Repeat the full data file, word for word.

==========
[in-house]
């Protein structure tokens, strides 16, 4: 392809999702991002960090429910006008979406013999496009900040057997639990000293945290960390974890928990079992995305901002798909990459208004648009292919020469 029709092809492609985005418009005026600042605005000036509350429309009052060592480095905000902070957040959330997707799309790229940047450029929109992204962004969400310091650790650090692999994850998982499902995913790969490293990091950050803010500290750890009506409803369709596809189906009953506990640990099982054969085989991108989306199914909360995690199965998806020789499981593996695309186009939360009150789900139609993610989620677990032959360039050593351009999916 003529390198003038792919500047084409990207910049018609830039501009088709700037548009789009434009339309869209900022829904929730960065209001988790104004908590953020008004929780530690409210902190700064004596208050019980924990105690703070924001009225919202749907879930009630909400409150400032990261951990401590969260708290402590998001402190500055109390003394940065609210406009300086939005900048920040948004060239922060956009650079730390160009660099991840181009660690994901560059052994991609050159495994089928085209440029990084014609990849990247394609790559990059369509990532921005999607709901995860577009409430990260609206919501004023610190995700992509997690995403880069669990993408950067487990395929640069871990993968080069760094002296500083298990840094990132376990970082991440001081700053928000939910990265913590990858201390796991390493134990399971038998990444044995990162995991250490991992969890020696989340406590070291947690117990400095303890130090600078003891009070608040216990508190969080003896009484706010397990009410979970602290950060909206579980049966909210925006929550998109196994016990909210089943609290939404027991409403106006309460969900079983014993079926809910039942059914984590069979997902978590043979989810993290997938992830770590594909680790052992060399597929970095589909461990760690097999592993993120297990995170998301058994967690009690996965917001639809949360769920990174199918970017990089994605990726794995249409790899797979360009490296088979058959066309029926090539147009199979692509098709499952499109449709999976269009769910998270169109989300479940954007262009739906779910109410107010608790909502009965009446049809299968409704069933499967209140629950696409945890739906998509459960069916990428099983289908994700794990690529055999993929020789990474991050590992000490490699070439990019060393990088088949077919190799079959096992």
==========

[in-house]
């Protein structure tokens, strides 16, 4: 392809999702991002960090429910006008979406013999496009900040057997639990000293945290960390974890928990079992995305901002798909990459208004648009292919020469 029709092809492609985005418009005026600042605005000036509350429309009052060592480095905000902070957040959330997707799309790229940047450029929109992204962004969400310091650790650090692999994850998982499902995913790969490293990091950050803010500290750890009506409803369709596809189906009953506990640990099982054969085989991108989306199914909360995690199965998806020789499981593996695309186009939360009150789900139609993610989620677990032959360039050593351009999916 003529390198003038792919500047084409990207910049018609830039501009088709700037548009789009434009339309869209900022829904929730960065209001988790104004908590953020008004929780530690409210902190700064004596208050019980924990105690703070924001009225919202749907879930009630909400409150400032990261951990401590969260708290402590998001402190500055109390003394940065609210406009300086939005900048920040948004060239922060956009650079730390160009660099991840181009660690994901560059052994991609050159495994089928085209440029990084014609990849990247394609790559990059369509990532921005999607709901995860577009409430990260609206919501004023610190995700992509997690995403880069669990993408950067487990395929640069871990993968080069760094002296500083298990840094990132376990970082991440001081700053928000939910990265913590990858201390796991390493134990399971038998990444044995990162995991250490991992969890020696989340406590070291947690117990400095303890130090600078003891009070608040216990508190969080003896009484706010397990009410979970602290950060909206579980049966909210925006929550998109196994016990909210089943609290939404027991409403106006309460969900079983014993079926809910039942059914984590069979997902978590043979989810993290997938992830770590594909680790052992060399597929970095589909461990760690097999592993993120297990995170998301058994967690009690996965917001639809949360769920990174199918970017990089994605990726794995249409790899797979360009490296088979058959066309029926090539147009199979692509098709499952499109449709999976269009769910998270169109989300479940954007262009739906779910109410107010608790909502009965009446049809299968409704069933499967209140629950696409945890739906998509459960069916990428099983289908994700794990690529055999993929020789990474991050590992000490490699070439990019060393990088088949077919190799079959096992």